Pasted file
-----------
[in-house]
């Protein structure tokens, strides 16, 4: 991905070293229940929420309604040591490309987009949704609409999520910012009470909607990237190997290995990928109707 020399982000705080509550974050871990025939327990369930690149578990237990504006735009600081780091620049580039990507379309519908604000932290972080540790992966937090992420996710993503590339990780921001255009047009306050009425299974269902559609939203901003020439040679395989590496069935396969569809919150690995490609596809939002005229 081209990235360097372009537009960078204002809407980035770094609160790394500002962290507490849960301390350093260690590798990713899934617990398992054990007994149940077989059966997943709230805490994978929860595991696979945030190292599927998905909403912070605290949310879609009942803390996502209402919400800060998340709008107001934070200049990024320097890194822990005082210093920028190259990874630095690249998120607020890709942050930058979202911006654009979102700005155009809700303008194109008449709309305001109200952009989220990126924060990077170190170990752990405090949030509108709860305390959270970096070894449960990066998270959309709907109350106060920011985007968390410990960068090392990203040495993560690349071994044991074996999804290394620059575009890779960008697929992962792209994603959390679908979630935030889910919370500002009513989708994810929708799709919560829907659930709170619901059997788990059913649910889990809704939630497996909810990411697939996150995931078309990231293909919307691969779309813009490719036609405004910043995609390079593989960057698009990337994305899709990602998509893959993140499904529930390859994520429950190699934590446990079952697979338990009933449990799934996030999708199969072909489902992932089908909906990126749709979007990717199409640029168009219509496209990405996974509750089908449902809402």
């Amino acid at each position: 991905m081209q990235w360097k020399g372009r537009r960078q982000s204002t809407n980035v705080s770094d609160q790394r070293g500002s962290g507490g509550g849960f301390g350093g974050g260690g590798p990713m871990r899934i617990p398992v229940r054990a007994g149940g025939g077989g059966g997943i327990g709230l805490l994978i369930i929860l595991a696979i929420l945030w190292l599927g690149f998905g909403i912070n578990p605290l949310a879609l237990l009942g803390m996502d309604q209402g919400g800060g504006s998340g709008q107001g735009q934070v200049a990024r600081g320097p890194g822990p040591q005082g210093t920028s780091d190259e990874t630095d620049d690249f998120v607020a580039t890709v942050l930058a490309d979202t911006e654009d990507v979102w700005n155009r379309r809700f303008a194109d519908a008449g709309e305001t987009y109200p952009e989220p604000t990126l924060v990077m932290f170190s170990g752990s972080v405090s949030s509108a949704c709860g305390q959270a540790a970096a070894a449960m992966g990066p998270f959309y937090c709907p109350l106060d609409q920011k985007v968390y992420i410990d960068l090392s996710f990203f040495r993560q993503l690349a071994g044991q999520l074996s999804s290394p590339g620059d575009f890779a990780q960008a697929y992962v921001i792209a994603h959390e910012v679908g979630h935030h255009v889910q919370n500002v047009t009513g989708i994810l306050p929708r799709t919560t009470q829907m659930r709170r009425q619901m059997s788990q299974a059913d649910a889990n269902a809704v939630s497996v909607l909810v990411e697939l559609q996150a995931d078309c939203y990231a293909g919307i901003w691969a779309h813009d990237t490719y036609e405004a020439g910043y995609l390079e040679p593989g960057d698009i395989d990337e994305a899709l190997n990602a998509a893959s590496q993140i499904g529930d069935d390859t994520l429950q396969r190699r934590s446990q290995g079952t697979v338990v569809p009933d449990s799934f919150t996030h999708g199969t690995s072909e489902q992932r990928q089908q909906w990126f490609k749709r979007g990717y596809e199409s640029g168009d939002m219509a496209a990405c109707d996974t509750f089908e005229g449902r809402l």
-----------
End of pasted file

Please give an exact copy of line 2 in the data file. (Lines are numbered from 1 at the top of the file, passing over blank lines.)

């Protein structure tokens, strides 16, 4: 991905070293229940929420309604040591490309987009949704609409999520910012009470909607990237190997290995990928109707 020399982000705080509550974050871990025939327990369930690149578990237990504006735009600081780091620049580039990507379309519908604000932290972080540790992966937090992420996710993503590339990780921001255009047009306050009425299974269902559609939203901003020439040679395989590496069935396969569809919150690995490609596809939002005229 081209990235360097372009537009960078204002809407980035770094609160790394500002962290507490849960301390350093260690590798990713899934617990398992054990007994149940077989059966997943709230805490994978929860595991696979945030190292599927998905909403912070605290949310879609009942803390996502209402919400800060998340709008107001934070200049990024320097890194822990005082210093920028190259990874630095690249998120607020890709942050930058979202911006654009979102700005155009809700303008194109008449709309305001109200952009989220990126924060990077170190170990752990405090949030509108709860305390959270970096070894449960990066998270959309709907109350106060920011985007968390410990960068090392990203040495993560690349071994044991074996999804290394620059575009890779960008697929992962792209994603959390679908979630935030889910919370500002009513989708994810929708799709919560829907659930709170619901059997788990059913649910889990809704939630497996909810990411697939996150995931078309990231293909919307691969779309813009490719036609405004910043995609390079593989960057698009990337994305899709990602998509893959993140499904529930390859994520429950190699934590446990079952697979338990009933449990799934996030999708199969072909489902992932089908909906990126749709979007990717199409640029168009219509496209990405996974509750089908449902809402």